combinaisons" (French: Table of Mr. Pascal for combinations) and Abraham de Moivre (1730) who called it
"Triangulum Arithmeticum PASCALIANUM" (Latin: Pascal's Arithmetic Triangle), which became the modern
Western name.
BINOMIAL EXPANSION Pascal's triangle determines the coefficients which arise in binomial expansions. For an
example, consider the expansion (x + y)2 = x2 + 2xy + y2 = 1x2y0 + 2x1y1 + 1x0y2. Notice the coefficients are
the numbers in row two of Pascal's triangle: 1, 2, 1. In general, when a binomial like x + y is raised to a positive
integer power we have: (x + y)n = a0xn + a1xn1y + a2xn2y2 + ... + an1xyn1 + anyn, where the coefficients
ai in this expansion are precisely the numbers on row n of Pascal's triangle. In other words, This is the binomial
theorem. Notice that the entire right diagonal of Pascal's triangle corresponds to the coefficient of yn in these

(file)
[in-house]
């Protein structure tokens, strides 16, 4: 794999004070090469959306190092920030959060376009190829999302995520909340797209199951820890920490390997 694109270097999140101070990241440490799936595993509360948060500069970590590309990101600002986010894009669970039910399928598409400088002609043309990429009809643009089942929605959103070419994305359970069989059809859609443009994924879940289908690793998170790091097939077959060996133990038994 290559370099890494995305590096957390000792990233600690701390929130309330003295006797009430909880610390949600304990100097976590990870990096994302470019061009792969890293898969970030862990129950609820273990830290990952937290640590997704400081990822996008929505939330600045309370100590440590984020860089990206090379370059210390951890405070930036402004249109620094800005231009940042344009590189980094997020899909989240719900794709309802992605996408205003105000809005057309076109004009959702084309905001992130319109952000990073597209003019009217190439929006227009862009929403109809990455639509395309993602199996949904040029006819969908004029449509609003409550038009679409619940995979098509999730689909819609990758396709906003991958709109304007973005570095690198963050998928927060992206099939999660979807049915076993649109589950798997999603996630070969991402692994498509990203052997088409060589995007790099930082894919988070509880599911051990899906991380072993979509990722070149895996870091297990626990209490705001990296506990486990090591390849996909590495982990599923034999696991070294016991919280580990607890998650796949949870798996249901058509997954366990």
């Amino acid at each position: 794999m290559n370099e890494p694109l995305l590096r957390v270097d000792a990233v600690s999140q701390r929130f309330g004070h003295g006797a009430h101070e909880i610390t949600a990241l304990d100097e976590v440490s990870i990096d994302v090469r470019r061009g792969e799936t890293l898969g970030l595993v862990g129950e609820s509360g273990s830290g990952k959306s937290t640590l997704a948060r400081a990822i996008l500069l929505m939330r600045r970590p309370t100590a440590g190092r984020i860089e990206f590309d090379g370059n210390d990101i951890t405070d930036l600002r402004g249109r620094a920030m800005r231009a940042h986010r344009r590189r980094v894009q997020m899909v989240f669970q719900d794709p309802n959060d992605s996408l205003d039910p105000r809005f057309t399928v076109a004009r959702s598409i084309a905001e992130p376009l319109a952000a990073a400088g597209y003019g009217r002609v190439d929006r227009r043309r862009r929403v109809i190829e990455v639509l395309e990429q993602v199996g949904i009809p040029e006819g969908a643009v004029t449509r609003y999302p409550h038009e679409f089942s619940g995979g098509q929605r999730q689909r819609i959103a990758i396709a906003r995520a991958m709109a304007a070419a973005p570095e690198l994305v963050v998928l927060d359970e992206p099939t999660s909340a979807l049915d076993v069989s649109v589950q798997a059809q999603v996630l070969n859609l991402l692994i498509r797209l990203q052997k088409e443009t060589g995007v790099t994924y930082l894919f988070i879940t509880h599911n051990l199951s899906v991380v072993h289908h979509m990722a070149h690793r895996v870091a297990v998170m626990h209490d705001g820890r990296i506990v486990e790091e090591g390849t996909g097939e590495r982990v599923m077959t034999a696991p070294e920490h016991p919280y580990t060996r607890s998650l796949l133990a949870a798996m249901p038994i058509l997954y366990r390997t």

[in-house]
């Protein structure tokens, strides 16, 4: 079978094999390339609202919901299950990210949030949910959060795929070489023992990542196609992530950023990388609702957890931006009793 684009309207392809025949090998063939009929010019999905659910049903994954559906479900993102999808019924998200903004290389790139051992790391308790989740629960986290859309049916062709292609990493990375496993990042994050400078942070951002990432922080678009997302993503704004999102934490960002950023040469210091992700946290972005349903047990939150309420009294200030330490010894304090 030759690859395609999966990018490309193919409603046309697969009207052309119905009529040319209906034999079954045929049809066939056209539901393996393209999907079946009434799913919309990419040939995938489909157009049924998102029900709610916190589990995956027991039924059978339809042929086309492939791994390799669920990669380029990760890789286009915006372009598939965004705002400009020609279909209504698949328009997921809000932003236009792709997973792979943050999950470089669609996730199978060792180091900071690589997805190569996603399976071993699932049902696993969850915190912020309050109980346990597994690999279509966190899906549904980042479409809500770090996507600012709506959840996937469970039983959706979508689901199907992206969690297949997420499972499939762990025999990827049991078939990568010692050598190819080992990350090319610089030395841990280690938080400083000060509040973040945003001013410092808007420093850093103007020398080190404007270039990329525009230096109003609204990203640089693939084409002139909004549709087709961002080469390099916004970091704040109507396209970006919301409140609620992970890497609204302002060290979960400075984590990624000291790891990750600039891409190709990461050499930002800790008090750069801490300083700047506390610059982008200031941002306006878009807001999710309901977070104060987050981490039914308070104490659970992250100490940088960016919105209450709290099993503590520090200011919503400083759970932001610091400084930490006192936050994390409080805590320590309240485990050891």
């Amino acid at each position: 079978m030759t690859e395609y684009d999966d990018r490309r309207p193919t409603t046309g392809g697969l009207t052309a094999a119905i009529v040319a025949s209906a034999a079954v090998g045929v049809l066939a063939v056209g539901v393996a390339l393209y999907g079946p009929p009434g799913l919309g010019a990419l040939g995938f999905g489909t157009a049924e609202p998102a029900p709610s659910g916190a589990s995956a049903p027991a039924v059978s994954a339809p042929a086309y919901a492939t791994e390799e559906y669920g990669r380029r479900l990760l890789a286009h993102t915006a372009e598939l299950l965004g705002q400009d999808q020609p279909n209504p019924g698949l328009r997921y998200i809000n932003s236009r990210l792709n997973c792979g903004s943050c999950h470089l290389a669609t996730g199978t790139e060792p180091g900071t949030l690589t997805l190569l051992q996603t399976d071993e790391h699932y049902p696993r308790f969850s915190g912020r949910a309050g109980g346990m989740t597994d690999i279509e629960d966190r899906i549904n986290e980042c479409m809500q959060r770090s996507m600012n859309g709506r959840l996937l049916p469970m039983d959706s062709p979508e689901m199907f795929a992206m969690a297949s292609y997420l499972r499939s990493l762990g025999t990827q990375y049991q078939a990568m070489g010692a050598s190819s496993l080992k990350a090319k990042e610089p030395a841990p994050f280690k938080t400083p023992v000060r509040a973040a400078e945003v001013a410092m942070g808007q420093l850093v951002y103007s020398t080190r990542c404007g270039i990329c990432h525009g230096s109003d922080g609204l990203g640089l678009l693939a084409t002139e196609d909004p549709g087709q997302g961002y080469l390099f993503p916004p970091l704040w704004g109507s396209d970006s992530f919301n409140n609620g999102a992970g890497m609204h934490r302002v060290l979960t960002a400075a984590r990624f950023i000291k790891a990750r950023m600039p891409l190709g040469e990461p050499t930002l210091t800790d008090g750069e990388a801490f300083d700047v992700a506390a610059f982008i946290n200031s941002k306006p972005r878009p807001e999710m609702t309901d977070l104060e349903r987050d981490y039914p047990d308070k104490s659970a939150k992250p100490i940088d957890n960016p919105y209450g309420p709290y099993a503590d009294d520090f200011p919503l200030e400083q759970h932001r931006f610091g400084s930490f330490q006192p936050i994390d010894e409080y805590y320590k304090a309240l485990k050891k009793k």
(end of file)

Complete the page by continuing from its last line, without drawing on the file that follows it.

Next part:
binomial expansions, while the next diagonal corresponds to the coefficient of xyn1 and so on.
Slide 16:
To see how the binomial theorem relates to the simple construction of Pascal's triangle, consider the problem of
calculating the coefficients of the expansion of (x + 1)n+1 in terms of the corresponding coefficients of (x + 1)n
(setting y = 1 for simplicity). Suppose then that Now The two summations can be reorganized as follows:
Slide 17:
We now have an expression for the polynomial (x + 1)n+1 in terms of the coefficients of (x + 1)n (these are the
ais), which is what we need if we want to express a line in terms of the line above it. Recall that all the terms in a